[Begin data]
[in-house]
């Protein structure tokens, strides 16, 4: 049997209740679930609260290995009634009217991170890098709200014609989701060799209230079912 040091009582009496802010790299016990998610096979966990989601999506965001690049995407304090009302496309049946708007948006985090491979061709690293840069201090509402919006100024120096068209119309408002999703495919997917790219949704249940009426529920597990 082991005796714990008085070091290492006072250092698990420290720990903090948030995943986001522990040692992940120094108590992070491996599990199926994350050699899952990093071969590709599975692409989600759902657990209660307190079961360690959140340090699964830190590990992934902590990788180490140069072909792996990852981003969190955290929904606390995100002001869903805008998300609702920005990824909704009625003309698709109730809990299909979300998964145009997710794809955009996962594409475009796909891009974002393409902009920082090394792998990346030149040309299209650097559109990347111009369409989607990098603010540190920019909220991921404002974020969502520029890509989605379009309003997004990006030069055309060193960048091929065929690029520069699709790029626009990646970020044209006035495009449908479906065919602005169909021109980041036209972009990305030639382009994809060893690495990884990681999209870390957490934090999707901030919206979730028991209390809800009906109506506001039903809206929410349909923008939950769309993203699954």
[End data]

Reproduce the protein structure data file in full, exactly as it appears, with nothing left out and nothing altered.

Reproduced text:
[in-house]
């Protein structure tokens, strides 16, 4: 049997209740679930609260290995009634009217991170890098709200014609989701060799209230079912 040091009582009496802010790299016990998610096979966990989601999506965001690049995407304090009302496309049946708007948006985090491979061709690293840069201090509402919006100024120096068209119309408002999703495919997917790219949704249940009426529920597990 082991005796714990008085070091290492006072250092698990420290720990903090948030995943986001522990040692992940120094108590992070491996599990199926994350050699899952990093071969590709599975692409989600759902657990209660307190079961360690959140340090699964830190590990992934902590990788180490140069072909792996990852981003969190955290929904606390995100002001869903805008998300609702920005990824909704009625003309698709109730809990299909979300998964145009997710794809955009996962594409475009796909891009974002393409902009920082090394792998990346030149040309299209650097559109990347111009369409989607990098603010540190920019909220991921404002974020969502520029890509989605379009309003997004990006030069055309060193960048091929065929690029520069699709790029626009990646970020044209006035495009449908479906065919602005169909021109980041036209972009990305030639382009994809060893690495990884990681999209870390957490934090999707901030919206979730028991209390809800009906109506506001039903809206929410349909923008939950769309993203699954």